The fact is, there’s a learning curve to cooking that doesn’t perhaps get discussed as much as it should. The novice cook doesn’t have to start with a book or recipe labeled “E-Z Italian Recipes” and assume that he or she is doomed if they look at Marcella Hazan; at the same time, expecting the novice cook to, as Laurie Colwin says, waltz into the kitchen with a copy of Edwardian Glamour Cooking Without Tears and expect a decent meal to result is sure to result in at least an emotional disaster. Cookbooks and online recipes are, whether or not they expressly say so, targeted toward different skill and interest levels, and these should be assessed and respected.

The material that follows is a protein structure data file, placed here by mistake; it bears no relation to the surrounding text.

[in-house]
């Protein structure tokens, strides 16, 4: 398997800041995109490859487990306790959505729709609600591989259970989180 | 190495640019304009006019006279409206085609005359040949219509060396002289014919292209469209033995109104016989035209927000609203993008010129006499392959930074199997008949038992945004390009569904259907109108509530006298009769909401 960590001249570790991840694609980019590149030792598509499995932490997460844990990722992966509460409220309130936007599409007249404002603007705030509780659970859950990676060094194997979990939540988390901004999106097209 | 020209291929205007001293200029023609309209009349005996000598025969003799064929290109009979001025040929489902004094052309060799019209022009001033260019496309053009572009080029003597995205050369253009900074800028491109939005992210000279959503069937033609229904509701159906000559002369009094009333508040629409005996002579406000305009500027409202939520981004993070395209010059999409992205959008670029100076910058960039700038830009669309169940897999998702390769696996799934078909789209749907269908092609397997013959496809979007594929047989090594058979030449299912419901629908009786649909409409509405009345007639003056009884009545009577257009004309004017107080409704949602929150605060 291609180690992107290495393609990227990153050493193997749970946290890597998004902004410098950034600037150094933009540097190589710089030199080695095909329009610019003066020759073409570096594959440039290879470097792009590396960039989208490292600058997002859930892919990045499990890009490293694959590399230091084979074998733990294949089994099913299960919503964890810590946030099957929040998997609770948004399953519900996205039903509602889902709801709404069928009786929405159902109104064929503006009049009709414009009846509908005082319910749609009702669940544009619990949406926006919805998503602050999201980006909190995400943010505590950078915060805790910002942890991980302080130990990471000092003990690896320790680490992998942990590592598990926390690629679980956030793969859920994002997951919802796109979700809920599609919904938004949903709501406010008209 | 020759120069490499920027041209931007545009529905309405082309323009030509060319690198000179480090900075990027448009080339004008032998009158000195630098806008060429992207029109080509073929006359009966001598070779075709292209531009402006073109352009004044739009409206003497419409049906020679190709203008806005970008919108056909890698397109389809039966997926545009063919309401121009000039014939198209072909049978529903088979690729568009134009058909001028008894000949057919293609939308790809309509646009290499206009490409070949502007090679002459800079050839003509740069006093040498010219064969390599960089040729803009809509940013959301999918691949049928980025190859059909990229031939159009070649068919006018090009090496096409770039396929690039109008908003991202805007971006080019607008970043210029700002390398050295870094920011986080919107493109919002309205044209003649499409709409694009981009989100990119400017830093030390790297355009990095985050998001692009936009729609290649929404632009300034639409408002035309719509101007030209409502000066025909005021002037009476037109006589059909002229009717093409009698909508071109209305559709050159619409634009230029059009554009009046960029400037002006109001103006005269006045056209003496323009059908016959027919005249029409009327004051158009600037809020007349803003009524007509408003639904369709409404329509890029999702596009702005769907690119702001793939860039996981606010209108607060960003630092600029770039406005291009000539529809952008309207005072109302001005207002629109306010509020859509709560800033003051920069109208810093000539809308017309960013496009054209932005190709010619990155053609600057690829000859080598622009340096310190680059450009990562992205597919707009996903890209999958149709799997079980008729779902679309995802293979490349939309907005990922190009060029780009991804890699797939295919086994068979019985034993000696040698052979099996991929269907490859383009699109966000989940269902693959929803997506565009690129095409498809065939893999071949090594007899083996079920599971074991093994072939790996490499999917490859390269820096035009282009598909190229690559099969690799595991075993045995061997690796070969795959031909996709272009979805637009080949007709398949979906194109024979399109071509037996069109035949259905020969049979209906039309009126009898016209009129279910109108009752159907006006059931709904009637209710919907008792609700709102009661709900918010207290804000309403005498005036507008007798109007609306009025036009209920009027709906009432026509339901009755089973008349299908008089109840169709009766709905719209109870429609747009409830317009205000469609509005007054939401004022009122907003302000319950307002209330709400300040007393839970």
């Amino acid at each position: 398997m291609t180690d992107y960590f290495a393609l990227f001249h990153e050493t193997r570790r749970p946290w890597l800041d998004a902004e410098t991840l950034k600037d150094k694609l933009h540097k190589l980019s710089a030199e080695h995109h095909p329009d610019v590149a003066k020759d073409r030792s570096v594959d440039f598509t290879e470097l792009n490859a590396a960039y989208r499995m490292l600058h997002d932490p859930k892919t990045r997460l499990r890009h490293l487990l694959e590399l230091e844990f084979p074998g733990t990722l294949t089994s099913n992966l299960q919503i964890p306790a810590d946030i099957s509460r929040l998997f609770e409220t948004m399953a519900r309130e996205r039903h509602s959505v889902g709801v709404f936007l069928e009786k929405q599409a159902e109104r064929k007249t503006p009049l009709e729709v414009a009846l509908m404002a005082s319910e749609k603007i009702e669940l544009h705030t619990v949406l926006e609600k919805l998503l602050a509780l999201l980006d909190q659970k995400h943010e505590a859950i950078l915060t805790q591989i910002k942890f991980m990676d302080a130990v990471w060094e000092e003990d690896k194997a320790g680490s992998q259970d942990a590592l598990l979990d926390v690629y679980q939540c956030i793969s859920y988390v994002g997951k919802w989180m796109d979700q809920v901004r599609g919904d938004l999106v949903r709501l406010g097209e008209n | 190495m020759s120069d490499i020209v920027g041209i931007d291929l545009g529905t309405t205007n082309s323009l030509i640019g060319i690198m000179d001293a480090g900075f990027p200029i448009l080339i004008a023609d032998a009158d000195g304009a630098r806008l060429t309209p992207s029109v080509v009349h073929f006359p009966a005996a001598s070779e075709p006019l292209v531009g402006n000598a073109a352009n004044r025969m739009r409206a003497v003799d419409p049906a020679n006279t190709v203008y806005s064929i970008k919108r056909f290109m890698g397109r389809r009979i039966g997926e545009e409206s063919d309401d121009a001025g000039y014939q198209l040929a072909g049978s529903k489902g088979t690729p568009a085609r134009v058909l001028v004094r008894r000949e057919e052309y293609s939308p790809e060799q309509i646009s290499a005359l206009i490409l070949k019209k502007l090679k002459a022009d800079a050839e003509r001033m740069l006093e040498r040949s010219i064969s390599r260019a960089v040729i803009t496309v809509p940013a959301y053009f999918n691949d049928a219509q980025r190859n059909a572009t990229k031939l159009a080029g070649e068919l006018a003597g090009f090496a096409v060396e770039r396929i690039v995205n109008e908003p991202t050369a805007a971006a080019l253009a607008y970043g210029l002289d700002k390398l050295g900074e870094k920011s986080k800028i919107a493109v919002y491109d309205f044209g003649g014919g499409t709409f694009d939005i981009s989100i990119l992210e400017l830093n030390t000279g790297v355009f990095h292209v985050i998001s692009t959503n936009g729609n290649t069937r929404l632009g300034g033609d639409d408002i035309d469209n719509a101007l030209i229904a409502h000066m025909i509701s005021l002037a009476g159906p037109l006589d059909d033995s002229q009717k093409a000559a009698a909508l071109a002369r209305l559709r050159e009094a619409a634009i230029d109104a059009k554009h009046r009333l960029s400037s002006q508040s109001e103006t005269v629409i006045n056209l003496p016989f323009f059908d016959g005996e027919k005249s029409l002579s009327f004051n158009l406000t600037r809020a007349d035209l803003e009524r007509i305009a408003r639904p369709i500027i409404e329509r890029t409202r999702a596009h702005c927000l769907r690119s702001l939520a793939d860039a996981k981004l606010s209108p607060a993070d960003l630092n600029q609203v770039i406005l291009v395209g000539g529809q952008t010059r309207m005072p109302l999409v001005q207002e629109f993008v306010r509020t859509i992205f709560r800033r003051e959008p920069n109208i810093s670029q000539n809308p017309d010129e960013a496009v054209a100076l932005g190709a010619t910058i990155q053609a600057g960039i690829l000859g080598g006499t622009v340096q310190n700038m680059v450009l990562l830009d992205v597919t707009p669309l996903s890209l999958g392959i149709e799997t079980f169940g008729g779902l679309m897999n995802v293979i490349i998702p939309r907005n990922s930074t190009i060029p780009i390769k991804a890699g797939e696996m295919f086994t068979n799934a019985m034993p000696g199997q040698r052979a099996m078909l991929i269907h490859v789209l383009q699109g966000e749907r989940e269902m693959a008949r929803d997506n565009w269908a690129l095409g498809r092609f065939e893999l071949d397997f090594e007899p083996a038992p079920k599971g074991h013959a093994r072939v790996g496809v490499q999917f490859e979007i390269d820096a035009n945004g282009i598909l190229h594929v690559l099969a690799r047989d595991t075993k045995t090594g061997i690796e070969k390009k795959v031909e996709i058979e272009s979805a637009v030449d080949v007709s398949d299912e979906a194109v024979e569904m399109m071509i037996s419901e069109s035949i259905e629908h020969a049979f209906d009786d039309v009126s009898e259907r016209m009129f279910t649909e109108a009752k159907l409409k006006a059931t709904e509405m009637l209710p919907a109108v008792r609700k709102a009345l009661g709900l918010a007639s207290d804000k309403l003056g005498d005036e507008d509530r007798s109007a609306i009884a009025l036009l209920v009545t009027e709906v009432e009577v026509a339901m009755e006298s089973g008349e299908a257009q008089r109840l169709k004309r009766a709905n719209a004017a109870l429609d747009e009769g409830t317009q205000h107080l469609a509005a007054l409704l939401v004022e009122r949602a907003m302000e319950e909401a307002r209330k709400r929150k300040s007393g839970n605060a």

I remember clearly when, in 1988, as someone who had zero interest in cooking, someone who had a deep love of cooking and entertaining told me that I must buy The Silver Palate Cookbook. I was just missing out if I didn’t make Chicken Marbella. And I remember sitting down in the bookstore and looking through it and going, “Are you kidding me?” I saw all these references to creme fraiche, an ingredient I knew I would never buy, and demands for the use of pieces of kitchen equipment I didn’t own, many of which I don’t own to this day, mind you. It was all so ludicrous. The idea that this was someone’s idea of a 101-level cookbook was madness — and yet, thousands and thousands of well-intentioned people gave this book as a gift to young people setting up their first apartment, as a wedding gift…. and I imagine that thousands and thousands of people attempted Chicken Marbella, made some tough chicken with weird mushy prunes, and said, “Fuck this,” which is why in the 1990s, working in a used bookstore, we were always being offered barely used copies of The Silver Palate Cookbook. It’s a useful book if you are already comfortable in the kitchen. For the novice? It’s just painful and intimidating and annoying. A much more reasonable gift would have been a copy of The Joy of Cooking, which is a book that contains recipes both insanely complicated and ridiculously simple. There is, literally, something in it for everyone. And they never make you feel bad for not having mise en place bowls.